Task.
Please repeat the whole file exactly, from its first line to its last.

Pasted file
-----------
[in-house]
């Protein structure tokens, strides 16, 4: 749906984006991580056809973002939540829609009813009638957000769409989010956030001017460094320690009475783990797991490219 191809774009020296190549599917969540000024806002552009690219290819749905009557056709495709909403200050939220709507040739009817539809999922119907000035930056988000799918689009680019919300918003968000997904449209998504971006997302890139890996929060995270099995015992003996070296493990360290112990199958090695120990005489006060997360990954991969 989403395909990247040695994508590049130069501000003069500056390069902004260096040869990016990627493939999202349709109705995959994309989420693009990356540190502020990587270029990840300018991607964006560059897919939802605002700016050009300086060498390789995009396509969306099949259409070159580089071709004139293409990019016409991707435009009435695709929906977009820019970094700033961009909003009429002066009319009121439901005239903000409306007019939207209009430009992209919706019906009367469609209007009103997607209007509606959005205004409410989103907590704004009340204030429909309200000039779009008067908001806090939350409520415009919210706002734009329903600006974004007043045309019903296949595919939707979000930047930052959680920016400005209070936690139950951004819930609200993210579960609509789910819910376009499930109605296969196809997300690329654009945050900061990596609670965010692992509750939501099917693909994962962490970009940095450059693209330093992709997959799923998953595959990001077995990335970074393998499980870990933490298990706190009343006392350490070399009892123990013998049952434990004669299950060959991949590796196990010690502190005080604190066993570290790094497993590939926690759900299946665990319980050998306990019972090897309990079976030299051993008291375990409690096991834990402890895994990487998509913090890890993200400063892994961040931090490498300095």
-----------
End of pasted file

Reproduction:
[in-house]
């Protein structure tokens, strides 16, 4: 749906984006991580056809973002939540829609009813009638957000769409989010956030001017460094320690009475783990797991490219 191809774009020296190549599917969540000024806002552009690219290819749905009557056709495709909403200050939220709507040739009817539809999922119907000035930056988000799918689009680019919300918003968000997904449209998504971006997302890139890996929060995270099995015992003996070296493990360290112990199958090695120990005489006060997360990954991969 989403395909990247040695994508590049130069501000003069500056390069902004260096040869990016990627493939999202349709109705995959994309989420693009990356540190502020990587270029990840300018991607964006560059897919939802605002700016050009300086060498390789995009396509969306099949259409070159580089071709004139293409990019016409991707435009009435695709929906977009820019970094700033961009909003009429002066009319009121439901005239903000409306007019939207209009430009992209919706019906009367469609209007009103997607209007509606959005205004409410989103907590704004009340204030429909309200000039779009008067908001806090939350409520415009919210706002734009329903600006974004007043045309019903296949595919939707979000930047930052959680920016400005209070936690139950951004819930609200993210579960609509789910819910376009499930109605296969196809997300690329654009945050900061990596609670965010692992509750939501099917693909994962962490970009940095450059693209330093992709997959799923998953595959990001077995990335970074393998499980870990933490298990706190009343006392350490070399009892123990013998049952434990004669299950060959991949590796196990010690502190005080604190066993570290790094497993590939926690759900299946665990319980050998306990019972090897309990079976030299051993008291375990409690096991834990402890895994990487998509913090890890993200400063892994961040931090490498300095």